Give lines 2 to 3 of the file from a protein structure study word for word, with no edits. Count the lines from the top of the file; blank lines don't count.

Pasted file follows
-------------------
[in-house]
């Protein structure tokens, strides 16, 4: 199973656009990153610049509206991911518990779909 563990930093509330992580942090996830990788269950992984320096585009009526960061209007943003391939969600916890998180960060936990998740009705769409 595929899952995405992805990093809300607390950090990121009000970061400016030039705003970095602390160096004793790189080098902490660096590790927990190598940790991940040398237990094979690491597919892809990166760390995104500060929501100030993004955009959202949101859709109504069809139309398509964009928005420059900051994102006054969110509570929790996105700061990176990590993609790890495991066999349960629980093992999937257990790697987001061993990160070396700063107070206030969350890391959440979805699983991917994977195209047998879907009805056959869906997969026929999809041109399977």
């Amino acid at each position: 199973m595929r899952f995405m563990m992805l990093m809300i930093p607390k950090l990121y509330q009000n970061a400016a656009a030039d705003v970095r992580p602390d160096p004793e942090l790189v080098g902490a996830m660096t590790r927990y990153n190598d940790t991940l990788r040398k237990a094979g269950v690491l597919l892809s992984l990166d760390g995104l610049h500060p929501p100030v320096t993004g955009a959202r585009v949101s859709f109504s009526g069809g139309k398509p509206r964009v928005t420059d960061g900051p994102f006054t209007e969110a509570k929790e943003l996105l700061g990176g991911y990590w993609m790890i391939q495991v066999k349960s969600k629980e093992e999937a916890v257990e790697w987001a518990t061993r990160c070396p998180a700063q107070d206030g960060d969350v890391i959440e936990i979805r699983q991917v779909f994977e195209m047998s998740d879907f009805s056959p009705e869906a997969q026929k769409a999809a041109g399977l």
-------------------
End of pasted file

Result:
């Protein structure tokens, strides 16, 4: 199973656009990153610049509206991911518990779909 563990930093509330992580942090996830990788269950992984320096585009009526960061209007943003391939969600916890998180960060936990998740009705769409 595929899952995405992805990093809300607390950090990121009000970061400016030039705003970095602390160096004793790189080098902490660096590790927990190598940790991940040398237990094979690491597919892809990166760390995104500060929501100030993004955009959202949101859709109504069809139309398509964009928005420059900051994102006054969110509570929790996105700061990176990590993609790890495991066999349960629980093992999937257990790697987001061993990160070396700063107070206030969350890391959440979805699983991917994977195209047998879907009805056959869906997969026929999809041109399977």
């Amino acid at each position: 199973m595929r899952f995405m563990m992805l990093m809300i930093p607390k950090l990121y509330q009000n970061a400016a656009a030039d705003v970095r992580p602390d160096p004793e942090l790189v080098g902490a996830m660096t590790r927990y990153n190598d940790t991940l990788r040398k237990a094979g269950v690491l597919l892809s992984l990166d760390g995104l610049h500060p929501p100030v320096t993004g955009a959202r585009v949101s859709f109504s009526g069809g139309k398509p509206r964009v928005t420059d960061g900051p994102f006054t209007e969110a509570k929790e943003l996105l700061g990176g991911y990590w993609m790890i391939q495991v066999k349960s969600k629980e093992e999937a916890v257990e790697w987001a518990t061993r990160c070396p998180a700063q107070d206030g960060d969350v890391i959440e936990i979805r699983q991917v779909f994977e195209m047998s998740d879907f009805s056959p009705e869906a997969q026929k769409a999809a041109g399977l």